Thermo-mechanical processing of advanced magnesium alloys

UoM administered thesis: Phd

  • Authors:
  • Mark Chatterton

Abstract

Through process modelling (TPM) is a powerful tool to help understand and optimiseindustrial metal processing routes to obtain the desired microstructure and properties inthe final product. In this study, the development of a TPM to predict key microstructuralparameters in extruded rare-earth (RE) containing wrought magnesium alloy is discussed.Such alloys have a complex microstructure after processing. Additions of RE elementsto extruded magnesium alloys can lead to a weaker texture and the emergence of a new'RE-texture' component. Understanding the formation of this component after extrusionis difficult because the final microstructure is often fully dynamically recrystallised.To produce such a model, it has been necessary to improve understanding of the microstructuredevelopment during processing and how these are influenced by process parameters.Laboratory simulations and microstructural analysis have been used to identifythe key relationships between process parameters and microstructural evolution.These results have been used to guide the development of a TPM model that couplesa finite element prediction of temperature, strain, and strain rate with simple microstructuremodels to estimate the fraction of recrystallisation, the grain size and the fraction anddistribution of second phase particles. The model predictions have been compared againstthe experimental data and applications of the model are discussed.To investigate the emergence of the RE-texture, a Mg alloy with high RE content hasbeen cold drawn into wire. This is an axis-symmetric process with a strain path somewhatsimilar to extrusion. Using this method has enabled both the deformation and staticrecrystallisation behaviours to be separated, providing insights into the essential conditionsneeded to form the RE texture in (hot) extrusion.The drawn microstructure was characterised by elongated grains with basal fibre texture.Tensile, compression and double twins were visible but shear bands were not. Duringannealing, new statically recrystallised grains formed at grain and twin boundaries and atparticles, leading to weakening of the drawn texture but no emergence of the RE-textureoccurred, which suggests that shear banding has a critical role in forming the RE texture.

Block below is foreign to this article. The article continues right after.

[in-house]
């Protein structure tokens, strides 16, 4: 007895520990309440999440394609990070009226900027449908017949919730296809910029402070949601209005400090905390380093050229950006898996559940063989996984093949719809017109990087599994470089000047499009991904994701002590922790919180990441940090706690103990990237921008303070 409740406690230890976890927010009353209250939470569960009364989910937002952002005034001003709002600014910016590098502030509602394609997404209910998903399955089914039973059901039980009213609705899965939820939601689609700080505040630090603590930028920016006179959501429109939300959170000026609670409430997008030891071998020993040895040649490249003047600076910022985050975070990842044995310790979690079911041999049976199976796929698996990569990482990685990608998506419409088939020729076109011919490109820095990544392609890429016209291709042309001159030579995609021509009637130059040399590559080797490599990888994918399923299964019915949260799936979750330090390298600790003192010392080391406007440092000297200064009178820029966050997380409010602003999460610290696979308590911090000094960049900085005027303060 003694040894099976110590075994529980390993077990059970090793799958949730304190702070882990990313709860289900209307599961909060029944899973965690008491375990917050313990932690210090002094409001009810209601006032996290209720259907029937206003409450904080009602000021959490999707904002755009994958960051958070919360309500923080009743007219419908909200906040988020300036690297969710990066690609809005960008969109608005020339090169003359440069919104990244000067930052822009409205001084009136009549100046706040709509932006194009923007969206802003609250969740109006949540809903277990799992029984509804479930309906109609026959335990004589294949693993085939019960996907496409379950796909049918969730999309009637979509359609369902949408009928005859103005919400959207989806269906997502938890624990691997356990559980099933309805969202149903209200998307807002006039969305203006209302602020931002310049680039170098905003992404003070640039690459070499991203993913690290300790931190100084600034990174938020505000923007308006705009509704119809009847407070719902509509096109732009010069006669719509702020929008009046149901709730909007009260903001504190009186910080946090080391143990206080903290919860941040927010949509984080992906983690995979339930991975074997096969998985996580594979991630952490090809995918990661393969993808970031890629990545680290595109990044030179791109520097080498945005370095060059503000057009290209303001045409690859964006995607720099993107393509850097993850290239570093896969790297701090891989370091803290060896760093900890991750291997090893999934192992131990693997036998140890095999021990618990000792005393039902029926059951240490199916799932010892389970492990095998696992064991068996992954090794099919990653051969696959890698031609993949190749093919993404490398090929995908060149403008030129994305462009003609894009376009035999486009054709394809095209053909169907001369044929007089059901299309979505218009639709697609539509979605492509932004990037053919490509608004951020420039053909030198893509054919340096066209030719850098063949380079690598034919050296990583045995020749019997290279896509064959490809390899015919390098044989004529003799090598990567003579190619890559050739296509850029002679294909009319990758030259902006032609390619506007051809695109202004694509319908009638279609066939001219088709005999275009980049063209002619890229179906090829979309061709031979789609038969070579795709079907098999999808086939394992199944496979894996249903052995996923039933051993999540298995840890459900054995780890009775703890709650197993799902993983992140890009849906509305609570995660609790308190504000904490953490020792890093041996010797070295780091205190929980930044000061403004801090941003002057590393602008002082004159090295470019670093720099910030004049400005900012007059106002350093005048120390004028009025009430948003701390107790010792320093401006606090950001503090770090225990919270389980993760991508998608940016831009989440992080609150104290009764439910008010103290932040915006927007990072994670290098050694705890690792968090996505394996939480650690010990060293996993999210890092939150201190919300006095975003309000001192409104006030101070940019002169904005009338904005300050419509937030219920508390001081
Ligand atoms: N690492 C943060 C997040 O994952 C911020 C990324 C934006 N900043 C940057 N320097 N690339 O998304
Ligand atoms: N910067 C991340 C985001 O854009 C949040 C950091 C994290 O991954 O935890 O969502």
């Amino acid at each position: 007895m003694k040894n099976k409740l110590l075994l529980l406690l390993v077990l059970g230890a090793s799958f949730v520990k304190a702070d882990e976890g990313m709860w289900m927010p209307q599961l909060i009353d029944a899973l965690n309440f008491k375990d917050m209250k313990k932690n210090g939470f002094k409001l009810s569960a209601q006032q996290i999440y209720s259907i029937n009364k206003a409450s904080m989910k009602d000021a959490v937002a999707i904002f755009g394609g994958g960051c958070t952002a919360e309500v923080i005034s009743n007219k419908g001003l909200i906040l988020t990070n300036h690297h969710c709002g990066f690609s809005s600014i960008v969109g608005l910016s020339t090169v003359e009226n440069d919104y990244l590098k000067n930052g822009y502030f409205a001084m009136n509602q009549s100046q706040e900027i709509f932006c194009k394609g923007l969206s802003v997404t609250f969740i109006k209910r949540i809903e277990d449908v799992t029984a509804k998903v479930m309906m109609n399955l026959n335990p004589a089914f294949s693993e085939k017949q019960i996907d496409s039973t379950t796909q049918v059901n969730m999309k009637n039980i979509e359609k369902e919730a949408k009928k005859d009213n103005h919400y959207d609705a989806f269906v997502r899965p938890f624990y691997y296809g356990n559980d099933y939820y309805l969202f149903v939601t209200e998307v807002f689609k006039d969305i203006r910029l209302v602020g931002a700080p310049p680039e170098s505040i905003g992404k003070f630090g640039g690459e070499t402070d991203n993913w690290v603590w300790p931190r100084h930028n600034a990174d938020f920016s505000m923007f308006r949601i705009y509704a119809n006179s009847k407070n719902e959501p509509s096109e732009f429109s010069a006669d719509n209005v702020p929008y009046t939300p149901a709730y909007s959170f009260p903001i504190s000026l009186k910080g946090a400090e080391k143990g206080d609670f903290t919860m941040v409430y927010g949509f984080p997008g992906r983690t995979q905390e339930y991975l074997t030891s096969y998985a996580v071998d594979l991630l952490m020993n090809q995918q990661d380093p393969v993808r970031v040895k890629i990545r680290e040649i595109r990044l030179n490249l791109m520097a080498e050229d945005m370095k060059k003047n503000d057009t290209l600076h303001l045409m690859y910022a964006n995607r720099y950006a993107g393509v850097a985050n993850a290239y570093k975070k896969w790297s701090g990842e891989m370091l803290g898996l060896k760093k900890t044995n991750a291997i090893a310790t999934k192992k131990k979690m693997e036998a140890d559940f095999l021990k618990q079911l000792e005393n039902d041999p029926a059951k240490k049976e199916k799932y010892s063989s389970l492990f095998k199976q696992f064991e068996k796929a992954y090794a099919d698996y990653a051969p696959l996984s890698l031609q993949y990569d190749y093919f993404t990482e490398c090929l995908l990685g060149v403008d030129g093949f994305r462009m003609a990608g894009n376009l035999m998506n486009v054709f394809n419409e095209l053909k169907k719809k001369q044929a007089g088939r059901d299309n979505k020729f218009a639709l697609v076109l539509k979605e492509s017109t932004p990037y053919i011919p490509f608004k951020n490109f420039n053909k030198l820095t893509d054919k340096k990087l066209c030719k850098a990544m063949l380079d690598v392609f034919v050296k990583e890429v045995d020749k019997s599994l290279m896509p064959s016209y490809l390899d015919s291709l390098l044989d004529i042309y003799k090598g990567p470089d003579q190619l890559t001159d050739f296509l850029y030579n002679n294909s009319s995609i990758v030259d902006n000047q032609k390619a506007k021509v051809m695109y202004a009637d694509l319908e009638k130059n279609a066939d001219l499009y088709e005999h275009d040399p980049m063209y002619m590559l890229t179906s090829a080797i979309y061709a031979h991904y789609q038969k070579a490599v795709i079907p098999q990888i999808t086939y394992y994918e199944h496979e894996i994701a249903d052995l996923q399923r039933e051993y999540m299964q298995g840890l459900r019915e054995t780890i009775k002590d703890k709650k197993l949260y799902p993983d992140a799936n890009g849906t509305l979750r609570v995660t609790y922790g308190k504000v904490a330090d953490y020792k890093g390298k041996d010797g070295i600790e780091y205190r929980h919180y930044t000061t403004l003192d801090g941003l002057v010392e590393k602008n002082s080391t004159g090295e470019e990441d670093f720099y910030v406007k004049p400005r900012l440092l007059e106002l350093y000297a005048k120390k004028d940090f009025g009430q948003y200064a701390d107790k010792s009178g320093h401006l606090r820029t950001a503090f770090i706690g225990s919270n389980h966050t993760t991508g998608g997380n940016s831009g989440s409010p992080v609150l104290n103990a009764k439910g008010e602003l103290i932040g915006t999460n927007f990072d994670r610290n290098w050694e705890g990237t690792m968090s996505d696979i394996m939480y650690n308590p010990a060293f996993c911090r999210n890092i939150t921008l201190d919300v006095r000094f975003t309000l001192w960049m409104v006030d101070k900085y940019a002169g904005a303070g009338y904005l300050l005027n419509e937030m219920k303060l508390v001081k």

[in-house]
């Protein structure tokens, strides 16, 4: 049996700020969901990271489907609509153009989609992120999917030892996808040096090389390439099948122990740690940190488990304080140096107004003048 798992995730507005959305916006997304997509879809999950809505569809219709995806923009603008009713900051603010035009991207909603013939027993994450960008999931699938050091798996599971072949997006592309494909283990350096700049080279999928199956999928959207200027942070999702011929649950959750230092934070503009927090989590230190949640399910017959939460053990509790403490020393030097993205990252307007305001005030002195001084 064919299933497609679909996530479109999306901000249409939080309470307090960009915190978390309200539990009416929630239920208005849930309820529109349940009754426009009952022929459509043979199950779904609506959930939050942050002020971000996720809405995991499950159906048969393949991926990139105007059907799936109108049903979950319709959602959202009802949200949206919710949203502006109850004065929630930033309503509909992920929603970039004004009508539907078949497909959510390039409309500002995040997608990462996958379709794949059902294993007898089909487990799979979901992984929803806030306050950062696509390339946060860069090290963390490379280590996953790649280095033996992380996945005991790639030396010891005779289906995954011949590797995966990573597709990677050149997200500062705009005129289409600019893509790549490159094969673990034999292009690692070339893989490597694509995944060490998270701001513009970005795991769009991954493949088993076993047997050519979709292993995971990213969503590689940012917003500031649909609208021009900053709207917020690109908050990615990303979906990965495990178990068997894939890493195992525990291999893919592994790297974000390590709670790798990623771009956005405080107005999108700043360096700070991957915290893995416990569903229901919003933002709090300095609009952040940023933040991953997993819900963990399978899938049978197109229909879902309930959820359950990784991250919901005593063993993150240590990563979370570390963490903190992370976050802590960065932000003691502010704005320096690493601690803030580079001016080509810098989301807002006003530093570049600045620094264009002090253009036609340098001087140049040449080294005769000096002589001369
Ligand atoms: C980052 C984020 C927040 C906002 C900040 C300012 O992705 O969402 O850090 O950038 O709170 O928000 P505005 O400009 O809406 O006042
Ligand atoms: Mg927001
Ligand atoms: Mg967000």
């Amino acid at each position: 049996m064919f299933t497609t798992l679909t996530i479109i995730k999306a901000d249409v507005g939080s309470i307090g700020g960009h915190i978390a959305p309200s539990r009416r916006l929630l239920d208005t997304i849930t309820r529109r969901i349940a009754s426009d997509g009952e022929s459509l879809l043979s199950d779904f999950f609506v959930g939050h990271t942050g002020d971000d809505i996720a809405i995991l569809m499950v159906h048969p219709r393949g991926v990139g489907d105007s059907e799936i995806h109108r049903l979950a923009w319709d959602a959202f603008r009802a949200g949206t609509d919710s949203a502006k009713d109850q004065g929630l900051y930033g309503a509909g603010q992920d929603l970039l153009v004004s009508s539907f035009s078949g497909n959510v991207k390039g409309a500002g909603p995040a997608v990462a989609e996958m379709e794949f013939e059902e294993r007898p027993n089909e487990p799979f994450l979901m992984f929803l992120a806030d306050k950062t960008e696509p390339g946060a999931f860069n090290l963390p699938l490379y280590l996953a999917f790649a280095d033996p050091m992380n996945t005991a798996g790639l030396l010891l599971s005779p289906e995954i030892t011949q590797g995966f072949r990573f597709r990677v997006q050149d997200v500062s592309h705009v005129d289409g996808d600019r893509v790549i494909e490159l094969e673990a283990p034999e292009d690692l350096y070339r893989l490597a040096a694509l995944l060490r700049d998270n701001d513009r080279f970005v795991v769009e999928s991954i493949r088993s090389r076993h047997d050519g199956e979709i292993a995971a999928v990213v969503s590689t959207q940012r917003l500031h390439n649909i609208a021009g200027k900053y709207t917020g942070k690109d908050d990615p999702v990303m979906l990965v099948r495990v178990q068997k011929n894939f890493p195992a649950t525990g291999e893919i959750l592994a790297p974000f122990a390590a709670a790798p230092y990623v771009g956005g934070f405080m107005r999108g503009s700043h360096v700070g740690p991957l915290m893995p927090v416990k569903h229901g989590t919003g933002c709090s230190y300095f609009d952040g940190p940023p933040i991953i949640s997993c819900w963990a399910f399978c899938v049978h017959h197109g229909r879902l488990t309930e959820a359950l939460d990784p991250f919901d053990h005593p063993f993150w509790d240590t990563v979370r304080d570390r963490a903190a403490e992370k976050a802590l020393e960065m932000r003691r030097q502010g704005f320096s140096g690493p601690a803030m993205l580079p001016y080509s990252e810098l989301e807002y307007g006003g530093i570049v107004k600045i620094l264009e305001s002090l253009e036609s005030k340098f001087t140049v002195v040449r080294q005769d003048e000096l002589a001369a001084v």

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Original languageEnglish
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Award date1 Aug 2015